Building Habits - Part 3: Keystone Habits

Habits Aug 2, 2020

This is the third in a multipart series on building habits for software engineers. Part one can be found here. Part two can be found here.

Most habits don't live in isolation from each other. Sometimes, changing one small habit can have a ripple effect on the rest of the individual's life.

Keystone habits are repeated behaviors that bleed over into other aspects of life. Through shifting a major keystone habit, an individual creates a domino effect that changes many different actions they perform.

By choosing the right habit to change, it's possible to set off a positive spiral of professional and interpersonal successes.

How to Identify Keystone Habits

Perhaps the most common example of a keystone habit is exercise. Through exercising daily, many people witness a gradual yet radical transformation in the quality of their entire life.

Suddenly, they don't get as frustrated or easily aggravated at home. They feel better about themselves and their appearance. It doesn't take as much effort to get out of bed; perhaps they're even encouraged to eat a little healthier.

Over time, relationships with their coworkers, family, and friends become radically improved through thirty-minute daily cardio sessions.

Aside from improving bodily health, it can be challenging to identify that change that will suddenly make everything click. However, there are a few critical strategies for understanding what habits have the most significant effect.

Three essential characteristics to look out for

Keystone Habit Characteristics

1. Keystone habits provide repeated, small senses of victory throughout the day.

In the book The Power of Habit, Charles Duhigg states that "small wins have enormous power, an influence disproportionate to the accomplishments of the victories themselves."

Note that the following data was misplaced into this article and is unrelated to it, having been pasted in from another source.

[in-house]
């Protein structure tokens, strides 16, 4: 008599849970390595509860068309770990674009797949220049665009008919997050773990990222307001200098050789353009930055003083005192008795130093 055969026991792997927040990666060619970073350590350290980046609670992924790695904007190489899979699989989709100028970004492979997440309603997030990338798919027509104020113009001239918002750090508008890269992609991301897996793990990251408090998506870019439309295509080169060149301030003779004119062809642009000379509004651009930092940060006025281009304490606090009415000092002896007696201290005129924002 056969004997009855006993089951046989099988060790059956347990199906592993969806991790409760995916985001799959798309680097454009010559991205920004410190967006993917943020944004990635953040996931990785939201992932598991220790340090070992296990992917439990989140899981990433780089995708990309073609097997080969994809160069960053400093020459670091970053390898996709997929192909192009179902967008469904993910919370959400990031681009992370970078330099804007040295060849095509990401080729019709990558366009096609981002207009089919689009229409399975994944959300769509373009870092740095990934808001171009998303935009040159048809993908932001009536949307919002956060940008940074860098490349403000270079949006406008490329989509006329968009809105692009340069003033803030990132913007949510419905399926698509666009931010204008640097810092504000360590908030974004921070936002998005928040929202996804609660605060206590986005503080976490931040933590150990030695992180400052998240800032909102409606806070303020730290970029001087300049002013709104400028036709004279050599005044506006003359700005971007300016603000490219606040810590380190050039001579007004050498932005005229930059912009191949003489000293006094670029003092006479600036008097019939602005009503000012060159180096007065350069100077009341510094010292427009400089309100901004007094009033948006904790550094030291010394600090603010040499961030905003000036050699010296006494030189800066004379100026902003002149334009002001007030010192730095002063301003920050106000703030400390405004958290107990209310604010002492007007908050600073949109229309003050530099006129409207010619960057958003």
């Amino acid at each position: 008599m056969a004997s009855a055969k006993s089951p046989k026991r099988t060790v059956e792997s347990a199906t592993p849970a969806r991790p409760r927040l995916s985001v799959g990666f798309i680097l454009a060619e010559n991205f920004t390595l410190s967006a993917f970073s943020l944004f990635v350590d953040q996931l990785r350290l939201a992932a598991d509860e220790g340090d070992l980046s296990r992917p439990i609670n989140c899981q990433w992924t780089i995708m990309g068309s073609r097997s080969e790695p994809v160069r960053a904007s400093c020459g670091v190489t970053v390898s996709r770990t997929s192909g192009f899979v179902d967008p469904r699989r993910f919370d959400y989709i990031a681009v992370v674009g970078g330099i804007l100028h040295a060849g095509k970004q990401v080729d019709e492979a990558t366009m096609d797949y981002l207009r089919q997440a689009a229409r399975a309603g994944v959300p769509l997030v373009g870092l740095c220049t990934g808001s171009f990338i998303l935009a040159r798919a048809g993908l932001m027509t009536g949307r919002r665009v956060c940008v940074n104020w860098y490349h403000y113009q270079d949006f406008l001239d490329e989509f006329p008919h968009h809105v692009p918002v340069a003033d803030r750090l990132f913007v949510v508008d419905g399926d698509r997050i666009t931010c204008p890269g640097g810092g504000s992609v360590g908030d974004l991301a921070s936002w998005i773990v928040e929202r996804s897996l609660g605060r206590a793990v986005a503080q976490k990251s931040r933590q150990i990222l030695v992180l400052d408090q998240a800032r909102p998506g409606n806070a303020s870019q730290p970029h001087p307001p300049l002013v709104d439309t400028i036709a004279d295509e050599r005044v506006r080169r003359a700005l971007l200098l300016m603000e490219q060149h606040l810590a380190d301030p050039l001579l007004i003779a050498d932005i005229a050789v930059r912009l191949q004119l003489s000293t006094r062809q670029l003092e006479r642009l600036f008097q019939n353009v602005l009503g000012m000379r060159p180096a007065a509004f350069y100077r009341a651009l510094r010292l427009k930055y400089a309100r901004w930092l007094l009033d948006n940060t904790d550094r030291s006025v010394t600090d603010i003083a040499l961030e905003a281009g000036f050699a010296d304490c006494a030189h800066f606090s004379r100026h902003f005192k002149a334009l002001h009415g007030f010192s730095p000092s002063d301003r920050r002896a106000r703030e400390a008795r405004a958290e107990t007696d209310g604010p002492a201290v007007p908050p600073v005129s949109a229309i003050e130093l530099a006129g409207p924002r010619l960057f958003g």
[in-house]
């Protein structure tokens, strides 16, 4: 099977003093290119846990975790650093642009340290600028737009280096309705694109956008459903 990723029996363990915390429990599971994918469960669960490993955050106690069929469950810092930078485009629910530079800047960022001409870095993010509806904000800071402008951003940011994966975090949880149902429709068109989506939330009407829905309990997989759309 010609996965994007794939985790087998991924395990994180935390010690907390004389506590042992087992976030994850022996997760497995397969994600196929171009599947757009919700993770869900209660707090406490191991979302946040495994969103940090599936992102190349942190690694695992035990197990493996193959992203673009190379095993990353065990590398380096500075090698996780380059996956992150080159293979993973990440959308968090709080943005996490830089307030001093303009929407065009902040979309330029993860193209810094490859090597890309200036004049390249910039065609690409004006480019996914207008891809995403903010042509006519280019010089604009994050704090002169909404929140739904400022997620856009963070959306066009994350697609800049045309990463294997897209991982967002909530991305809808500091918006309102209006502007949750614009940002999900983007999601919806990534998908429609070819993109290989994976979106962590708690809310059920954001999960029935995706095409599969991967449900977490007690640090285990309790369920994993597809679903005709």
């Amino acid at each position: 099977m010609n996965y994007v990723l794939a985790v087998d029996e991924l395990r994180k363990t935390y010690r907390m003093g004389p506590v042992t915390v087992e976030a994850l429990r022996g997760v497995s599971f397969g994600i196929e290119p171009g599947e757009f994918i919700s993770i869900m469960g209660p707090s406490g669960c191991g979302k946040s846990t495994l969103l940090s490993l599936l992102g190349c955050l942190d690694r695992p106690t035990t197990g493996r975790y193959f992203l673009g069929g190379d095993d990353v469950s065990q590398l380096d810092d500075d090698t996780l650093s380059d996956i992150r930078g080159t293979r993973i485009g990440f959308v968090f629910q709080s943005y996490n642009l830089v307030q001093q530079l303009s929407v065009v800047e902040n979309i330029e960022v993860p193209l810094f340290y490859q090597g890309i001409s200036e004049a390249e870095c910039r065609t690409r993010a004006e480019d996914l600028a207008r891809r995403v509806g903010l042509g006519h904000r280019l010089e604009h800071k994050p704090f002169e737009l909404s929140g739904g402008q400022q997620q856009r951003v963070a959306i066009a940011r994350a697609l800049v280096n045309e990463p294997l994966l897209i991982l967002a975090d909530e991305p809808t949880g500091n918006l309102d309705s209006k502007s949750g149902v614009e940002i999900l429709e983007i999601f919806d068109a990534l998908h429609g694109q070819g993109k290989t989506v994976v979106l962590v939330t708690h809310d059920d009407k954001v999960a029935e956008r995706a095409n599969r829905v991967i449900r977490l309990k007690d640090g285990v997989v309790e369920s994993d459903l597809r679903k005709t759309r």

These powerful habits give insight that more significant accomplishments are just within reach.

2. Keystone habits allow other positive habits to easily and rapidly flourish.

Over time, one positive habit can cause a whole host of other positive behaviors to grow. For instance, the habit of learning one new thing every day can cause a developer to seek out relevant books, lectures, or conversations with others.

A straightforward habit of reviewing a new widget could cause a software engineer to develop more passion for programming.

3. Keystone habits give individuals more energy and confidence.

Introducing one particular habit may be the impetus for even more substantial gains. Excellent keystone habits allow for the realization of one's full talents and potential, allowing them to perform as competently as possible.

Keystone Habits for Software Developers

Considering just how distinct every workplace is, it's hard to pinpoint specific end-all-be-all keystone habits. Freelancers, large corporate entities, and small startup teams all pattern by different norms that underlie long term success.

It may be helpful to start by identifying the routines that pattern day-to-day life at the office. Analyzing what one does as soon as they arrive at the office, after they get back from lunch, or right before they leave is a great place to begin.
After noting different behaviors and cues, it's possible to start stacking good habits and displacing old ones.

Many recommend starting with small, simple habits like:

  • Documenting all methods in a file
  • Writing clean code with proper style
  • Checking the office to see if struggling teammates need help
  • Crafting and updating test cases during downtime
  • Spending five minutes to learn one new concept every day

The more than one works to integrate positive habits, the more they can overcome persistent limitations in work life and at home.

Need a little nudge to help you build better software development habits? is a smart virtual coach designed to help software engineering and managers professionally grow and improve their skills.


Myron McMillin

Co-founder at

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